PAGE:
Federal Court to hear dredging protest bid

February 1, 2008

The campaign to stop the dredging of a new shipping channel in Port Phillip Bay had a partial victory on January 30 when a Federal Court judge ruled that the Blue Wedges environmental cCoalition must be given at least 24 hours' notice of any plan to begin work on the $969 million project.

Justice Tony North set February 20 to hear the environmental group's claim that federal environment minister Peter Garrett had failed to comply with the law or improperly exercised his powers in approving the project on December 20.

An similar attempt by Blue Wedges two weeks' earlier to have Garrett's approval of the project ruled invalid was rejected by a different Federal Court judge.

Victorian Labor Premier John Brumby's government plans to have
23 million cubic metres dredged so that larger container ships can dock in Port Melbourne. The dredging operation would involve the digging up of toxic sediment and its release into the bay's waters.

Lawyers for Blue Wedges submitted an affidavit to Justice North arguing that the project will have an effect on sea levels, which means that federal climate change minister Penny Wong should have been involved in the approval process.
It also argued that Garrett could not possibly have absorbed the 50,000 pages of material submitted to him on the project's environmental impact in two days and couldn't have given it proper consideration. He had "predetermined" his decision, the affidavit stated.

Dredging was diu to commence on February 1, following Garrett's expected signing of the project's environmental management plan. However, Australian Associated Press reported on January 31 that Garret had only received the EMP that afternoon.

Garrett's office told AAP that he could only approve the EMP if he was satisfied that all of the 16 environmental conditions he set down set in December will be met.

These latest developments have occurred in the context of mounting public pressure on the Brumby government to abandon the dredging project.

An organising meeting of 60 people was held in St Kilda on January 22. Protests against the project were held in Elwood and Mount Martha on January 26. Hundreds of protesters met the major dredging ship, the Queen of Netherlands, as it arrived in the bay on January 29.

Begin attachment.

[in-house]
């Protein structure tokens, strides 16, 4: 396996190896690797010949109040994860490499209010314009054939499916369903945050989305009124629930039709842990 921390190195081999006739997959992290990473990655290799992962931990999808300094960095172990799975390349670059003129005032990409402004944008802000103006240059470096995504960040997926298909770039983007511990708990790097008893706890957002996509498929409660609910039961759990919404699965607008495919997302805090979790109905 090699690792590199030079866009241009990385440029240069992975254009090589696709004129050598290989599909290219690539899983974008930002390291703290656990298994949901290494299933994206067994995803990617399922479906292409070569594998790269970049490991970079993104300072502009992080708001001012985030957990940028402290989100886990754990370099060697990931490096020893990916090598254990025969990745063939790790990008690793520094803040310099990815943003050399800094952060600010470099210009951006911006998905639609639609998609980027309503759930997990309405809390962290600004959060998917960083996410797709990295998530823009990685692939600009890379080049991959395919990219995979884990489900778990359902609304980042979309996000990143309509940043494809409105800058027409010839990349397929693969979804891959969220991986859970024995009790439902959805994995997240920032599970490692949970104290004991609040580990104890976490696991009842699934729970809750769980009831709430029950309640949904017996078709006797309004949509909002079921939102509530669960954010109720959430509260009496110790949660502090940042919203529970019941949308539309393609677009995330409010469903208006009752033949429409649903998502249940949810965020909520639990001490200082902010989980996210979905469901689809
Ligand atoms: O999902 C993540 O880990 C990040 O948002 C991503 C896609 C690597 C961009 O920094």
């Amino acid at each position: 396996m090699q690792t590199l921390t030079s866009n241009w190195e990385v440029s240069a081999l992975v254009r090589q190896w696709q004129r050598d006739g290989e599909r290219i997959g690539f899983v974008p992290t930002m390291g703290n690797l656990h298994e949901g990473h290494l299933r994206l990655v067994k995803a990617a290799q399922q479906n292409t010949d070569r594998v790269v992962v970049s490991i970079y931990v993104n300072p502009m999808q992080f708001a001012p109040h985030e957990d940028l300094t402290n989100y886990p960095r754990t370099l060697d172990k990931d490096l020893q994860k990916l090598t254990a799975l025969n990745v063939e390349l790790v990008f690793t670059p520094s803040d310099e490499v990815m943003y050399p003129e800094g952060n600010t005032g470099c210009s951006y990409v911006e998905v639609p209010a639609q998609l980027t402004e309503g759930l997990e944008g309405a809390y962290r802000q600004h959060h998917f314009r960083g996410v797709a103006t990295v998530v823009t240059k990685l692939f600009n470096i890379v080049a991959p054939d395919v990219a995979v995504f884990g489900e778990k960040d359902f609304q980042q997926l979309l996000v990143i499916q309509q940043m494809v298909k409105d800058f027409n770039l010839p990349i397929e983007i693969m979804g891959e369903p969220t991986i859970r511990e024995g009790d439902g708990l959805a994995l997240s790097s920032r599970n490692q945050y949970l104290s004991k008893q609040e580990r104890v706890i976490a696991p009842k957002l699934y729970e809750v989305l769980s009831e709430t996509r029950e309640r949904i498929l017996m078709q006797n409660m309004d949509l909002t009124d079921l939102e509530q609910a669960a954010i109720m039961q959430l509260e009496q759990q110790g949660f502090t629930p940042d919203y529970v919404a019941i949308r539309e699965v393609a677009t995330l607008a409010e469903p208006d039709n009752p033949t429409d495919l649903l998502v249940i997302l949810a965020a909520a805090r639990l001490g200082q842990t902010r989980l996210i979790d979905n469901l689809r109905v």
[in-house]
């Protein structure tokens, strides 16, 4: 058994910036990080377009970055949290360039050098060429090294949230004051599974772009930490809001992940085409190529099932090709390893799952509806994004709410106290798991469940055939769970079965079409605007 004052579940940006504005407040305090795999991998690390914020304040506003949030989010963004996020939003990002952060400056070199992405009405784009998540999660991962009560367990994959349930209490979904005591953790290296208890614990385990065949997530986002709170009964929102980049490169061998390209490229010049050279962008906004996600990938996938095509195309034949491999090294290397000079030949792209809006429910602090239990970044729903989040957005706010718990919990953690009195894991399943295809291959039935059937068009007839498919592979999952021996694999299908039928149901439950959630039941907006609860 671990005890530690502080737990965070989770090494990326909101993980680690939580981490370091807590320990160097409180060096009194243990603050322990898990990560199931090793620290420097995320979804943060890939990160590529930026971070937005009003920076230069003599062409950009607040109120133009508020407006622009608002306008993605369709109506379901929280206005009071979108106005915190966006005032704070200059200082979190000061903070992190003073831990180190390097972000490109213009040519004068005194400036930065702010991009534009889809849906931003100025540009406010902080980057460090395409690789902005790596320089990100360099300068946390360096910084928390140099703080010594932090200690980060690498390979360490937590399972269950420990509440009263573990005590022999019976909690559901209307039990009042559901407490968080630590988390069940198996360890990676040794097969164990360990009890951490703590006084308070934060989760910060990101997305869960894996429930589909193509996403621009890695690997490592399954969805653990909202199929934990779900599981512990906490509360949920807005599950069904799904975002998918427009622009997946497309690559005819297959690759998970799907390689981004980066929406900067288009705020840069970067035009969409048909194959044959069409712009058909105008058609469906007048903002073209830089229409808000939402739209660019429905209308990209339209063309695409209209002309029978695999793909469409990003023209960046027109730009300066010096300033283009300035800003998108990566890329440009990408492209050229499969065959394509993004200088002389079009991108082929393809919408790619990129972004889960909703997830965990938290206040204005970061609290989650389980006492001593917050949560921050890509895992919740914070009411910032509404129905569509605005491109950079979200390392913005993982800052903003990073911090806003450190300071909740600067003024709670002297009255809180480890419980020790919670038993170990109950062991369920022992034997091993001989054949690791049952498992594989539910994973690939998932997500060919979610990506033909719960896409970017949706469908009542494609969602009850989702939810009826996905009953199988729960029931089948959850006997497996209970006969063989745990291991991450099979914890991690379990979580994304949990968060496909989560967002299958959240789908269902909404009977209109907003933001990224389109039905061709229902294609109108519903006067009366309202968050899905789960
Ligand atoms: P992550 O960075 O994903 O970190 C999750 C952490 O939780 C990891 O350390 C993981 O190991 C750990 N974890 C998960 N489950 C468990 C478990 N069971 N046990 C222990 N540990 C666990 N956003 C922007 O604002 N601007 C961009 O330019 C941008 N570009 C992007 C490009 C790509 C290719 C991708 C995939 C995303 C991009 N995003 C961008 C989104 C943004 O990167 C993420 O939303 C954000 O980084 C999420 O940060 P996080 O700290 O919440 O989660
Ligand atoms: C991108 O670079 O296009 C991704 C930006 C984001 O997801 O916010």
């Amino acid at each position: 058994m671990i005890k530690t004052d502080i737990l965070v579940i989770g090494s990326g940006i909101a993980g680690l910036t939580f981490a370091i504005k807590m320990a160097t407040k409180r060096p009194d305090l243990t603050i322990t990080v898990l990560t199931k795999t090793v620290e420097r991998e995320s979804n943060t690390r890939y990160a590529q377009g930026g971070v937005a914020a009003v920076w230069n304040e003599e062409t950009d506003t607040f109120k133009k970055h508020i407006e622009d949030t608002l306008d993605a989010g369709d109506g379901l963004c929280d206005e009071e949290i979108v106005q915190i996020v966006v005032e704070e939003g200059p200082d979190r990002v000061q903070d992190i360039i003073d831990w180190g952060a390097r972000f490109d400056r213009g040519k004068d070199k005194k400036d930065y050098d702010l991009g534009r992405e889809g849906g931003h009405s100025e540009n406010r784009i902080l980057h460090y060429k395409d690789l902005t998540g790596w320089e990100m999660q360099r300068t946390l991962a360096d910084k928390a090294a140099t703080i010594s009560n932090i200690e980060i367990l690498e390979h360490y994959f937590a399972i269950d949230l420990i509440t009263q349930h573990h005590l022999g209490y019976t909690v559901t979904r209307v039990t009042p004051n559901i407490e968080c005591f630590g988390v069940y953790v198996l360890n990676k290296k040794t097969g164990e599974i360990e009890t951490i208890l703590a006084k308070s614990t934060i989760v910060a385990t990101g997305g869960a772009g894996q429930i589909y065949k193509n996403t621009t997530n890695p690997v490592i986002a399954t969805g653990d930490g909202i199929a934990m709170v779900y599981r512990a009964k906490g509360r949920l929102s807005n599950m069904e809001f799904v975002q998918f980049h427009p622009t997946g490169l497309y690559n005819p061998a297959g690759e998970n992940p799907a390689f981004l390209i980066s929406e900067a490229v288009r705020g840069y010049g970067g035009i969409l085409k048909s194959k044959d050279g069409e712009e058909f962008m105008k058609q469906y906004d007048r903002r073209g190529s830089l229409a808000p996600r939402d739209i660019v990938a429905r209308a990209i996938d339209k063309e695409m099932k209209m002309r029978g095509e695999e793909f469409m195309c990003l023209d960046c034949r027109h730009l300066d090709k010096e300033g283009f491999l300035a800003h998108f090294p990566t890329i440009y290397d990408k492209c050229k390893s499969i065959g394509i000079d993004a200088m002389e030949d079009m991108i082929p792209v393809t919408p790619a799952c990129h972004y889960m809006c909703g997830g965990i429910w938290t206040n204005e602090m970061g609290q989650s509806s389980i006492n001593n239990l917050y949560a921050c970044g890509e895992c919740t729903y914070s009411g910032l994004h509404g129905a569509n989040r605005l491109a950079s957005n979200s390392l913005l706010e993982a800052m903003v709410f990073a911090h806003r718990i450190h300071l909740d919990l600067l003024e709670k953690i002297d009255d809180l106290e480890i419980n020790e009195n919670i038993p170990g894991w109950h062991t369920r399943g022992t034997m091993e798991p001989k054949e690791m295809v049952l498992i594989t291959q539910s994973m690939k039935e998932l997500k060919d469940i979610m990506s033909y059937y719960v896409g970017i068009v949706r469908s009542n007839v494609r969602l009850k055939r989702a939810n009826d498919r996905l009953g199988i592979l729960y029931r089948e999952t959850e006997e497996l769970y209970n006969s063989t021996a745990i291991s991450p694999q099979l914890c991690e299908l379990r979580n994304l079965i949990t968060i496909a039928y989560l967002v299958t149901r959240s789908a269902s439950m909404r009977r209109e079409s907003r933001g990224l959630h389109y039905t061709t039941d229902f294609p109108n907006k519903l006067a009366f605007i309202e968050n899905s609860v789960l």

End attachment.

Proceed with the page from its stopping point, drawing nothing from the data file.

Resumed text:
Pressure on Brumby has also come from some business executives, including billionaire trucking magnate Lindsay Fox, who told the January 20 Melbourne Age that dredging project was "stupid". Fox said that using rail from Western Port Bay would be a better long-term option than massively increasing truck traffic from a port so close to Melbourne's CBD.

Environmentalists are particularly concerned about the effect dredging will have on Port Phillip Bay's diverse ecosystem and wildlife. Ninety per cent of the marine species the bay occur nowhere else in the world and many have never been fully studied.

Blue Wedges' lawyer Michael Morehead told the Federal Court on January 10 the original report on the dredging project, presented to the federal government in 2002, had made no reference to the disposal of toxic sediment in the bay or a plume that would extend 8.33 kilometres into Bass Strait and a national marine park.

The latest assessment report, made last year, had outlined plans to create huge new spoil grounds within the bay, with up to 3 million tonnes of contaminated sediment being moved from the Yarra River bed, some of which will be highly toxic. Morehead referred to an analysis by Monash University ecologist Simon Roberts, who compared the two reports and concluded the dredging project in its current form was "significantly larger in area, volume, depth and its likely impact" than the original proposed in 2002.

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